Personally, I can see both sides. It's true that some NBA players are dressing too sloppy and that it would certainly give a more respectful look to the game. On the other hand, having to sit through a six-hour flight in khakis and dress shoes seems a bit much. So forget that part. To me, the most important part of this is the racial issue. Steven Jackson has called the dress code racist, saying:

"I'll wear a suit every day. I think we do need to look more professional because it is a business. A lot of guys have gotten sloppy with the way they dress. But it's one thing to [enforce a] dress code and it's another thing if you're attacking cultures, and that's what I think they're doing."

While that's a controversial argument and one which I think is narrow-minded, it's certainly far from completely false. I've heard people say this decision has nothing to do with race, and that's just plain wrong. If this was a predominantly white league and the players all wore overalls, work boots, and plaid shirts, I'm not sure we'd be getting such an uproar.

Consider the words of coach Phil Jackson:

"The players have been dressing in prison garb the last five or six years. All the stuff that goes on, it's like gangster, thuggery stuff.

Gangsters? Thugs? Aren't those exactly the words some people use in a derogatory sense to describe African-Americans in general? I agree that wearing do-rags and chain-links around your neck is gangster. But jeans and a T-shirt? Retro jerseys? Pendants? Since when are those gangster or prison garb? I don't remember seeing players in black-and-white striped coveralls and handcuffs getting off the planes. So what exactly is "prison garb?" Answer: Hip-hop style clothing. Which are worn by African-Americans.

I'm not saying it's all racist. They do need to do something after Allen Iverson started punching people in the audience. But they have to acknowledge that the dress code is based at least a little bit on race. At some level, rich white people are nervous because the game has become too black-oriented, and they want to rein it in. Even if that's not true, they should work to avoid giving that impression. I don't have a problem with the dress code, just those who insist it's not about race. When you've got white people telling black people how to dress, it's almost impossible not to be.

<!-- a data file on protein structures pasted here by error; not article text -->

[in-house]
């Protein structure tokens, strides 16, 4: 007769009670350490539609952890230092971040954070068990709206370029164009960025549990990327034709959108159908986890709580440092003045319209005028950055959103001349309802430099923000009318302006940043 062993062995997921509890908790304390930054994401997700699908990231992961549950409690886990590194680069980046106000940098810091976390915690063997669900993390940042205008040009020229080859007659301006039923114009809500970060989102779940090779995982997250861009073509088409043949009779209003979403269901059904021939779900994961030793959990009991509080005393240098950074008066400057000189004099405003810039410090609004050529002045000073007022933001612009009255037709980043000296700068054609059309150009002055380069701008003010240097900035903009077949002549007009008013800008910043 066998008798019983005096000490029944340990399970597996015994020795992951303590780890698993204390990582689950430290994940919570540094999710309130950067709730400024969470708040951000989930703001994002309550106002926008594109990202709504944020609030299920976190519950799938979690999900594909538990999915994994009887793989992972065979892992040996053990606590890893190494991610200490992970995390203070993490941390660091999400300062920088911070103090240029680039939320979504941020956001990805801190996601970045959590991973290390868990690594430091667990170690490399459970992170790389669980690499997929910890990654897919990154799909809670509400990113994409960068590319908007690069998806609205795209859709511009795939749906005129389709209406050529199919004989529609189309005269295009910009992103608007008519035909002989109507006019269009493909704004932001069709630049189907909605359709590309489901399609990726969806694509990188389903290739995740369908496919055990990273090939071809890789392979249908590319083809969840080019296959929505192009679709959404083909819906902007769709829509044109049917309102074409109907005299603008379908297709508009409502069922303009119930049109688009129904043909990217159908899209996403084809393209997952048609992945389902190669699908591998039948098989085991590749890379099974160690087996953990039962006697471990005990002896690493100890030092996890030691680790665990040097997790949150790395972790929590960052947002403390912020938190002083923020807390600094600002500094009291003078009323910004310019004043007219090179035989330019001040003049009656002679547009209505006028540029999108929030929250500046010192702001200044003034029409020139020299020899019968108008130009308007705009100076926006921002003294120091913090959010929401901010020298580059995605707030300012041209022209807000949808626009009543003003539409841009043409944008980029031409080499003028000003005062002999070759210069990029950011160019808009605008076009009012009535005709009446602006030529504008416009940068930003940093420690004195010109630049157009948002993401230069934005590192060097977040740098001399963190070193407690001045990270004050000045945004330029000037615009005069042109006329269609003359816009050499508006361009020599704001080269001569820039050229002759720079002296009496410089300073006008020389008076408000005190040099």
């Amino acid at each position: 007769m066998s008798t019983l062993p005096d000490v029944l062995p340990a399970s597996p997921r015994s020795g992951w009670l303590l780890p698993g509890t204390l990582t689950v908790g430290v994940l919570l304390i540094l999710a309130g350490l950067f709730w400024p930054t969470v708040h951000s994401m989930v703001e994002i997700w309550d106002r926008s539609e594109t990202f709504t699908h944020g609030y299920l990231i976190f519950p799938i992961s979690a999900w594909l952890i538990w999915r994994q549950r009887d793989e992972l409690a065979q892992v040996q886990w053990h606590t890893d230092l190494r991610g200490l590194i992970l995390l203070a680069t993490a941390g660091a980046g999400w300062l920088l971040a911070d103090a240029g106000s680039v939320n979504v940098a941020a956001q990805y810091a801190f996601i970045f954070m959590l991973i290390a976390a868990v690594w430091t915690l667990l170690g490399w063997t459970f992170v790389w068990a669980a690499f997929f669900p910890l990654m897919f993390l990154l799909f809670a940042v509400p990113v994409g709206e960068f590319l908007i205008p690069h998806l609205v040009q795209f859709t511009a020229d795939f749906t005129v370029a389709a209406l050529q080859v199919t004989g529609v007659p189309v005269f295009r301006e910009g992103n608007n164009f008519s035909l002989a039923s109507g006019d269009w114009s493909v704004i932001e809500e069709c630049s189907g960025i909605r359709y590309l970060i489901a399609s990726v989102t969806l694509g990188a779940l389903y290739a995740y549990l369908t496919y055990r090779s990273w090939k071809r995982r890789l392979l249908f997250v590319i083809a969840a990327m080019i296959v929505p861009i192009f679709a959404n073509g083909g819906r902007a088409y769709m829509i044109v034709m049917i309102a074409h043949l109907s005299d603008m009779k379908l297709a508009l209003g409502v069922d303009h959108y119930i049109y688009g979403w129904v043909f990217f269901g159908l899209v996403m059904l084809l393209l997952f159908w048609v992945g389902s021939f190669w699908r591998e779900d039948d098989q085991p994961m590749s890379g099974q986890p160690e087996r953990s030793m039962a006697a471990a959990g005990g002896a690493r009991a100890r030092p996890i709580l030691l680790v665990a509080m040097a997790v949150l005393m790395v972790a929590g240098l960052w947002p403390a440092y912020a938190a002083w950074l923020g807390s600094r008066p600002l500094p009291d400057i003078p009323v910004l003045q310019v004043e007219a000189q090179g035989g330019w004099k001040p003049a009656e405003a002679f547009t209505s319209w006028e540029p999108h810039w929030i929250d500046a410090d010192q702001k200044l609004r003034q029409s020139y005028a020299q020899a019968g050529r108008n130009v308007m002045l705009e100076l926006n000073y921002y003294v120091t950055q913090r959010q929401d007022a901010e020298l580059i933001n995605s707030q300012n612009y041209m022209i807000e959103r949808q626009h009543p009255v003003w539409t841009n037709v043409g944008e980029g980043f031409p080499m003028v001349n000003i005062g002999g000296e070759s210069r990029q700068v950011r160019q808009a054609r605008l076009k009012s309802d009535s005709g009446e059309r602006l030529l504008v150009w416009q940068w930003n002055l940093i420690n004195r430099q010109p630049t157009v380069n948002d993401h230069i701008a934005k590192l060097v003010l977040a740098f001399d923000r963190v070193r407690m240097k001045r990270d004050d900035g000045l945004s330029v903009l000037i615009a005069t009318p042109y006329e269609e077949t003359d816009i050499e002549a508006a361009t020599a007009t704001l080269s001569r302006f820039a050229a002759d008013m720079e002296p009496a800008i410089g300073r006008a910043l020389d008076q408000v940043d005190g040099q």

Read someone else's editorial on the NBA's Hypocritical Dress Code.
Categories: sports

Thursday, November 10, 2005

Left Turn Lovers: NASCAR Romance Novels

Harlequin announced that it's working with NASCAR to create a line of NASCAR-themed romance novels. We've acquired an exclusive sample of the next NASCAR novel, Left Turn Lovers:

When Billy Bob's racecar pulled up to her house and he stepped out, Mary Lou caught her breath. The way the sweat on his jiggling belly caught the sun made Mary Lou shiver. She wished she had taken the time to brush her tooth, but she knew you didn't keep a man like Billy Bob waiting.

"Oh Mary Lou," Billy Bob whispered. "You're the purtiest lady I ever done seen. I won me ten dollars at the last race, more money than I ever had in my whole life. Would you do me the honor o' bein' my wife? We can git married and spend the honeymoon at Wal-Mart."

"Sure as shootin'," Mary Lou said shyly. "Why don't you put down that beer, come over here, and kiss me with them big cold sore-riddled lips."

Just then, their mother called out, "Kids, it's time for supper! Go get your Pa and scrape up some roadkill for the stewpot!"

Categories: sports, best-of

Tuesday, November 08, 2005

Venting the Spleen 2.0

As regular readers of this blog may have noticed, the name of this blog has changed from Venting the Spleen to Monkey Migraine Mountain. That change was inspired by the number of references to spleen venting on other blogs, as well as the desire to give my screenname greater focus. But fear not. Venting the Spleen has become a website.

It occured to me that a lot of my posts have disappeared into the archives, where they will most likely never be seen again. And, if I do say so myself, some of them are pretty good. I also worried about Blogger shutting down or accidentally erasing three years of work. And don't say it couldn't happen. So I've created an archive, a permanent website that is broken into categories for easy viewing. It's not nearly complete, but it's a start. It'll be updated more frequently than this blog, I think, but you never know. I suggest visiting both.

E! Network Plans All Brad and Angelina Channel (Fake)